A Comedy in Rubber

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One may hope, in spite of the metaphorists, to avoid the breath of the deadly upas tree; one may, by great good fortune, succeed in blacking the eye of the basilisk; one might even dodge the attentions of Cerberus and Argus; but no man, alive or dead, can escape the gaze of the Rubberer.

New York is the Caoutchouc City. There are many, of course, who go their ways, making money, without turning to the right or the left, but there is a tribe abroad wonderfully composed, like the Martians, solely of eyes and means of locomotion.

These devotees of curiosity swarm like flies, in a moment in a struggling, breathless circle about the scene of an unusual occurrence. If a workman opens a manhole, if a street-car runs over a man from North Tarrytown, if a little boy drops an egg on his way home from the grocery, if a casual house or two drops into a subway, if a lady loses a nickel through a hole in the lisle thread, if the police drag a telephone and a racing chart forth from an Ibsen Society reading-room, if Senator Depew or Mr. Chuck Connors walks out to take the air—if any of these incidents or accidents takes place, you will see the mad, irresistible rush of the “rubber” tribe to the spot.

The importance of the event does not count. They gaze with equal interest and absorption at a chorus girl or at a man painting a liver-pill sign. They will form as deep a cordon around a man with a club-foot as they will around a balked automobile. They have the furor rubberendi. They are optical gluttons, feasting and fattening on the misfortunes of their fellow-beings. They gloat and pore, and glare and squint and stare with their fishy eyes like goggle-eyed perch at the hook baited with calamity.

It would seem that Cupid would find these ocular vampires too cold game for his calorific shafts, but have we not yet to discover an immune even among the Protozoa? Yes, beautiful Romance descended upon two of this tribe, and love came into their hearts as they crowded about the prostrate form of a man who had been run over by a brewery wagon.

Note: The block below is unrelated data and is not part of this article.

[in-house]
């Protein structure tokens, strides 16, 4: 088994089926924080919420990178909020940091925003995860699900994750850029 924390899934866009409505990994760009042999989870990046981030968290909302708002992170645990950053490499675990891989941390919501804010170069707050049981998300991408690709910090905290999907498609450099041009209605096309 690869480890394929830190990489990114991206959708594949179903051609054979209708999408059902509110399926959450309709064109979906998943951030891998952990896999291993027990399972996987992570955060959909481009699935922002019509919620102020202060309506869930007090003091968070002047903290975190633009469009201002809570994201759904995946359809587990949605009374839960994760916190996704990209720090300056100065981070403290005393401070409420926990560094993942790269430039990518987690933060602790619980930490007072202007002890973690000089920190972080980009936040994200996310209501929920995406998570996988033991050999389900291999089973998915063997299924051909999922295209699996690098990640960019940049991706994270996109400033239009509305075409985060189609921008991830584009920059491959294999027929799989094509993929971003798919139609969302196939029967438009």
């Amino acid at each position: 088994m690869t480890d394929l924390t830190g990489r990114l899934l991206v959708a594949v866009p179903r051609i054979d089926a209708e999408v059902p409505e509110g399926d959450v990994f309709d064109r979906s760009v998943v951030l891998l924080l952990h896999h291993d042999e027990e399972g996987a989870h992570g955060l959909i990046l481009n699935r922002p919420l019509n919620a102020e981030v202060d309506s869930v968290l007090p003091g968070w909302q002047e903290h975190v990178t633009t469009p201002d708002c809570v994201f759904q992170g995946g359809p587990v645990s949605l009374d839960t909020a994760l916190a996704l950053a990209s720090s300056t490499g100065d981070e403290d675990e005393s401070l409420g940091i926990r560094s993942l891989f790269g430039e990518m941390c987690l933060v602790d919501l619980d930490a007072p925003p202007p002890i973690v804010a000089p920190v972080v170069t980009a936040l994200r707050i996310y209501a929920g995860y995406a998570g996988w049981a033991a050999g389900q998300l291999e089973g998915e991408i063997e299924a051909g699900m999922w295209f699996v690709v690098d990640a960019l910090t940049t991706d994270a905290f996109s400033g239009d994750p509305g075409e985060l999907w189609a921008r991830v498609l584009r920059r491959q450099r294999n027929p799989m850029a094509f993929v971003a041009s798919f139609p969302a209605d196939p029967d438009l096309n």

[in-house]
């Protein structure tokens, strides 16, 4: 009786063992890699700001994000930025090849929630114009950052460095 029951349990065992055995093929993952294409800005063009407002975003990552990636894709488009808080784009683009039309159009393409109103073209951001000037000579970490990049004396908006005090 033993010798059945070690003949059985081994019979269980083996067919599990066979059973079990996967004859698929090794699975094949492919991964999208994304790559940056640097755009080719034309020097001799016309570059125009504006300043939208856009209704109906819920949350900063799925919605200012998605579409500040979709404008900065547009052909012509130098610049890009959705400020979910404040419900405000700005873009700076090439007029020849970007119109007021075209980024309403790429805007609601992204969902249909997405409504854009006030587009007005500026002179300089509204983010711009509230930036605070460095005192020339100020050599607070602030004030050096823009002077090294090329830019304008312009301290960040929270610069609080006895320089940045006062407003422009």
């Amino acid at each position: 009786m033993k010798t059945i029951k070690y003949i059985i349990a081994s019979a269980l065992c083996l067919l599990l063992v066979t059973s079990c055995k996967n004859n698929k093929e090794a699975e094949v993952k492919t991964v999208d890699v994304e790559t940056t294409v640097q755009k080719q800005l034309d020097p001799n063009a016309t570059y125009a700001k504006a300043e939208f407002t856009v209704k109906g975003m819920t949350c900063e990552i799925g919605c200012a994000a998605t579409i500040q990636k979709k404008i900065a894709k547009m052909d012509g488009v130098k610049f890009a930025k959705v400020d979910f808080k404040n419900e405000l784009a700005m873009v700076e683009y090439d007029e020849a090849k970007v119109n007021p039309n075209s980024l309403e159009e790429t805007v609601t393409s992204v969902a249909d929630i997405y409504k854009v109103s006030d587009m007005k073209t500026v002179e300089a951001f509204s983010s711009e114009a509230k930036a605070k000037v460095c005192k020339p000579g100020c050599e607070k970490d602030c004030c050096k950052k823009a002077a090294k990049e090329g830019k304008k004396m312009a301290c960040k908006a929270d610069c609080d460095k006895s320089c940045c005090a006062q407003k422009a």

William Pry was the first on the spot. He was an expert at such gatherings. With an expression of intense happiness on his features, he stood over the victim of the accident, listening to his groans as if to the sweetest music. When the crowd of spectators had swelled to a closely packed circle, William saw a violent commotion in the crowd opposite him. Men were hurled aside like ninepins by the impact of some moving body that clove them like the rush of a tornado. With elbows, umbrella, hat-pin, tongue and fingernails nails doing their duty, Violet Seymour forced her way through the mob of onlookers to the first row. Strong men who even had been able to secure a seat on the 5.30 Harlem express staggered back like children as she bucked centre. Two large lady spectators who had seen the Duke of Roxburgh married and had often blocked traffic on Twentythird Street fell back into the second row with ripped shirt-waists when Violet had finished with them. William Pry loved her at first sight.

The ambulance removed the unconscious agent of Cupid. William and violet remained after the crowd had dispersed. They were true Rubberers. People who leave the scene of an accident with the ambulance have not genuine caoutchouc in the cosmogony of their necks. The delicate, fine flavour of the affair is to be had only in the aftertaste—in gloating over the spot, in gazing fixedly at the houses opposite, in hovering there in a dream more exquisite than the opium-eater’s ecstasy. William Pry and Violet Seymour were connoisseurs in casualties. They knew how to extract full enjoyment from every incident.

Presently they looked at each other. Violet had a brown birthmark on her neck as large as a silver half- dollar. William fixed his eyes upon it. William Pry had inordinately bowed legs. Violet allowed her gaze to linger unswervingly upon them. Face to face they stood thus for moments, each staring at the other. Etiquette would not allow them to speak; but in the Caoutchouc City it is permitted to gaze, without stint, at the trees in the parks and at the physical blemishes of a fellowcreature.

At length with a sigh they parted. But Cupid had been the driver of the brewery wagon, and the wheel that broke a leg united two fond hearts.

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